I’ll admit to being partial to any character played by the great Nathan Lane. If he’d only been given three lines in this series, there’s a good chance he would have landed a spot on this list. Lane received a great deal of attention for the conclusion of episode six’s “Marcia, Marcia, Marcia,” where Bailey cross-examined Steven Pasquale’s Mark Fuhrman and said the word “nigger” more times than people were comfortable with (I’m assuming those people believe that racists and well-meaning whites who totally aren’t racist but sometimes use the word use “The N-Word” in real life, but that’s a rant for another day). Lane always stood out as a sort of comic relief on the show, especially when pitted against John Travolta’s Robert Shapiro. But when he really got his chance to shine, he reminded everyone that he was no less a heavyweight in the courtroom than Vance’s Cochran—and this occurred in episode nine, “Manna From Heaven.” Bailey and Cochran head down to the dirty, dirty South—not the good dirty South of Ludacris and the Ying Yang twins, but the bad dirty south of Jesse Helms—to get their hands on the aforementioned manna (tapes of Mark Fuhrman being his lovely, racist, sexist self). They were forced to request the manna from a judge who made it clear to Cochran that he didn’t take kindly to his kind, showboating in the courtroom. It’s a powerful moment, not without its own comedy, and Bailey must save the day. He does all but raise the Confederate flag, and sing “I wish I was in Dixie” to appeal to the good ol’ boy in the robes, who will go on to release the tapes. Not only does this scene remind us of the crucial role Bailey plays in the narrative (and the ultimate win for the defense), but it solidifies Lane as one of the most captivating actors of the series.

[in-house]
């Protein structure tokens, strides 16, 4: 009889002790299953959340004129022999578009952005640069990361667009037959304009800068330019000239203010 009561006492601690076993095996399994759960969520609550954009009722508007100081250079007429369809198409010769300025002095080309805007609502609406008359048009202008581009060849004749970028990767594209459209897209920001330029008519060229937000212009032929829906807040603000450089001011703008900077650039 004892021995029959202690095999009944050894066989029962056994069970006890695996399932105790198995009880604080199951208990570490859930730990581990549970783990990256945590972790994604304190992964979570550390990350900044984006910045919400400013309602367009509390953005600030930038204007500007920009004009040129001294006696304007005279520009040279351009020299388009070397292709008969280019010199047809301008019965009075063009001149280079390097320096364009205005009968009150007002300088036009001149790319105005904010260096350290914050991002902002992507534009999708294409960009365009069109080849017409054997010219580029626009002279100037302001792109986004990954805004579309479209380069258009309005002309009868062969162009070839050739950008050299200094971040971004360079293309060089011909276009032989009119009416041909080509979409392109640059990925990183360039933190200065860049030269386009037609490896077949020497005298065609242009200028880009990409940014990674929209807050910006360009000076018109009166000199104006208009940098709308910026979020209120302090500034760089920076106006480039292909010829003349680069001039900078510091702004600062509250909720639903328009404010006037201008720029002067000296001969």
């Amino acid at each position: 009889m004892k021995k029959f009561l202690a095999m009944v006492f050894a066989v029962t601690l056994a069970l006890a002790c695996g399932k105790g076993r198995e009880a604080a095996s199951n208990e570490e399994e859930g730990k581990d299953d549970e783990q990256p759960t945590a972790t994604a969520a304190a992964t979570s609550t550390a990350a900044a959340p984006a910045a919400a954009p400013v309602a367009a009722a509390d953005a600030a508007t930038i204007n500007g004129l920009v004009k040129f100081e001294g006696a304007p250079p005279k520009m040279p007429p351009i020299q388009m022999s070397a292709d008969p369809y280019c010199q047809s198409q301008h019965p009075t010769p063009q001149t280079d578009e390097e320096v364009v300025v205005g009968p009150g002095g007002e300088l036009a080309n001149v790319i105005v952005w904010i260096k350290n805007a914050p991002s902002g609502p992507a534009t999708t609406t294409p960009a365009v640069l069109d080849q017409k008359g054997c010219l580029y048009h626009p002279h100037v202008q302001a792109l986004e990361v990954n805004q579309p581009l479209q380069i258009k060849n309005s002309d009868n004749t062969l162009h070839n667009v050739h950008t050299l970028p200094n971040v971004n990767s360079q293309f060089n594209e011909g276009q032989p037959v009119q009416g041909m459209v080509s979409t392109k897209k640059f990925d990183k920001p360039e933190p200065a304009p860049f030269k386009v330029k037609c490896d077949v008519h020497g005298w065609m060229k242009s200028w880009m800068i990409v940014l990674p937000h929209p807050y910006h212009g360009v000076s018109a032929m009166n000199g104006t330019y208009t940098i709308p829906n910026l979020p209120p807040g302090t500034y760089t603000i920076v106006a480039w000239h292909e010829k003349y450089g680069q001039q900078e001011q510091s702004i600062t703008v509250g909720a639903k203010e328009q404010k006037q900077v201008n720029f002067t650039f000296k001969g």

May Sterling K. Brown go on to star in many, many more things from here on out. Before this series many of us were familiar with neither Brown nor Chris Darden, which is unfortunate. For those of us too young to recall his exact position on the case, in the early episodes, it was not entirely clear that Darden would go on to play such an integral part in the unfolding of this story. He was this fantastic surprise that People Vs. OJ sprung on us, somewhere around episode five’s “The Race Card.” Brown presented Darden as this perfect antithesis to Courtney B. Vance’s Johnnie Cochran, both inside and outside of the courtroom. But in many ways he was also able to match Vance’s passion in the courtroom, which was not an easy task. It’s his voice that speaks out so boldly against Cochran’s win in the end, as he declares that the lawyer/would-be-activist hasn’t done anything to advance the state of blacks in America, save for the black men (or the one black man) in Brentwood, California. Outside of the courtroom, as a friend to Marcia Clark—and maybe, definitely, please let it be, more than a friend—Brown walked a delicate line. He had to possess strength enough to be convincing as her equal, while also presenting Darden as a man who was both smitten with his co-worker and incredibly supportive of her during a difficult time (not just the case and the divorce, but that “makeover”—lest we forget he was the only one who told her the perm looked good, bless his heart). If I had to pick his shining moments of the series, I’d point viewers back to his breakdown in the finale, at the heart-wrenching press conference following Simpson’s acquittal, the incredibly moving closing scene of “Marcia, Marcia, Marcia,” and the time when he called that radio show to vote on the ridiculous Marcia Clark: Bitch or Babe? survey. The words “I vote ‘babe,’” never sounded so feminist, and so good.